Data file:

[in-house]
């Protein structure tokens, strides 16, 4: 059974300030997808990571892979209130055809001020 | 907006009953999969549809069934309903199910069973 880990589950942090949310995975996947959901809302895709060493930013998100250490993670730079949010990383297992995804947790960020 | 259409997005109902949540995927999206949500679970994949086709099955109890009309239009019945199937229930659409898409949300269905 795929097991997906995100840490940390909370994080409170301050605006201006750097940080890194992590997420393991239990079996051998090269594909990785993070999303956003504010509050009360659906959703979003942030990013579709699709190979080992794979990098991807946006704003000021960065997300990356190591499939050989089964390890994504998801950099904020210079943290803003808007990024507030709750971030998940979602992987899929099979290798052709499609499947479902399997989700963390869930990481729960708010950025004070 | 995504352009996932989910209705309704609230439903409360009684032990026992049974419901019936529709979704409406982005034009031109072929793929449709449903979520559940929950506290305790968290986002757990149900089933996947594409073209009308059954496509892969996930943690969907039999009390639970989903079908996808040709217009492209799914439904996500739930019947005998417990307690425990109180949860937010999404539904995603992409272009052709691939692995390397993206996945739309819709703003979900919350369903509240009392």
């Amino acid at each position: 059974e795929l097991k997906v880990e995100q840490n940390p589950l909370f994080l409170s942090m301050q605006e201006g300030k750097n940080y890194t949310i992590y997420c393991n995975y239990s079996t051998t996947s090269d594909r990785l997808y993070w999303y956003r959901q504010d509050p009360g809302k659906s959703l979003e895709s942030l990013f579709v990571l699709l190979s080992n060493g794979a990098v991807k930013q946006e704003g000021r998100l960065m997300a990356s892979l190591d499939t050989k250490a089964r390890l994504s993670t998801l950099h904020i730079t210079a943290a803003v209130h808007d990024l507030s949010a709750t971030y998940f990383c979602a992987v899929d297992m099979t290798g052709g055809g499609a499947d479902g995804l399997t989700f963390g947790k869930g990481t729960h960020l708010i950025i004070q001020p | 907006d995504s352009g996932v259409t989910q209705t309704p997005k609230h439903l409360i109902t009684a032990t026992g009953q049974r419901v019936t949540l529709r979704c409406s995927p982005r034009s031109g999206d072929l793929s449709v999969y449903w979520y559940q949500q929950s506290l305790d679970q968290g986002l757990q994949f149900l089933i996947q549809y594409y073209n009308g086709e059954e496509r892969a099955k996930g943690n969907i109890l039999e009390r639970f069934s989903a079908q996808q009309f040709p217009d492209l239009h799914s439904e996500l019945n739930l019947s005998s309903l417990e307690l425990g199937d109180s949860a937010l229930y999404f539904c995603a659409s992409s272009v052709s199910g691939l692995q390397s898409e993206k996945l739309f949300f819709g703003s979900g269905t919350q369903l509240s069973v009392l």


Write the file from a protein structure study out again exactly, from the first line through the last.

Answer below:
[in-house]
């Protein structure tokens, strides 16, 4: 059974300030997808990571892979209130055809001020 | 907006009953999969549809069934309903199910069973 880990589950942090949310995975996947959901809302895709060493930013998100250490993670730079949010990383297992995804947790960020 | 259409997005109902949540995927999206949500679970994949086709099955109890009309239009019945199937229930659409898409949300269905 795929097991997906995100840490940390909370994080409170301050605006201006750097940080890194992590997420393991239990079996051998090269594909990785993070999303956003504010509050009360659906959703979003942030990013579709699709190979080992794979990098991807946006704003000021960065997300990356190591499939050989089964390890994504998801950099904020210079943290803003808007990024507030709750971030998940979602992987899929099979290798052709499609499947479902399997989700963390869930990481729960708010950025004070 | 995504352009996932989910209705309704609230439903409360009684032990026992049974419901019936529709979704409406982005034009031109072929793929449709449903979520559940929950506290305790968290986002757990149900089933996947594409073209009308059954496509892969996930943690969907039999009390639970989903079908996808040709217009492209799914439904996500739930019947005998417990307690425990109180949860937010999404539904995603992409272009052709691939692995390397993206996945739309819709703003979900919350369903509240009392």
């Amino acid at each position: 059974e795929l097991k997906v880990e995100q840490n940390p589950l909370f994080l409170s942090m301050q605006e201006g300030k750097n940080y890194t949310i992590y997420c393991n995975y239990s079996t051998t996947s090269d594909r990785l997808y993070w999303y956003r959901q504010d509050p009360g809302k659906s959703l979003e895709s942030l990013f579709v990571l699709l190979s080992n060493g794979a990098v991807k930013q946006e704003g000021r998100l960065m997300a990356s892979l190591d499939t050989k250490a089964r390890l994504s993670t998801l950099h904020i730079t210079a943290a803003v209130h808007d990024l507030s949010a709750t971030y998940f990383c979602a992987v899929d297992m099979t290798g052709g055809g499609a499947d479902g995804l399997t989700f963390g947790k869930g990481t729960h960020l708010i950025i004070q001020p | 907006d995504s352009g996932v259409t989910q209705t309704p997005k609230h439903l409360i109902t009684a032990t026992g009953q049974r419901v019936t949540l529709r979704c409406s995927p982005r034009s031109g999206d072929l793929s449709v999969y449903w979520y559940q949500q929950s506290l305790d679970q968290g986002l757990q994949f149900l089933i996947q549809y594409y073209n009308g086709e059954e496509r892969a099955k996930g943690n969907i109890l039999e009390r639970f069934s989903a079908q996808q009309f040709p217009d492209l239009h799914s439904e996500l019945n739930l019947s005998s309903l417990e307690l425990g199937d109180s949860a937010l229930y999404f539904c995603a659409s992409s272009v052709s199910g691939l692995q390397s898409e993206k996945l739309f949300f819709g703003s979900g269905t919350q369903l509240s069973v009392l």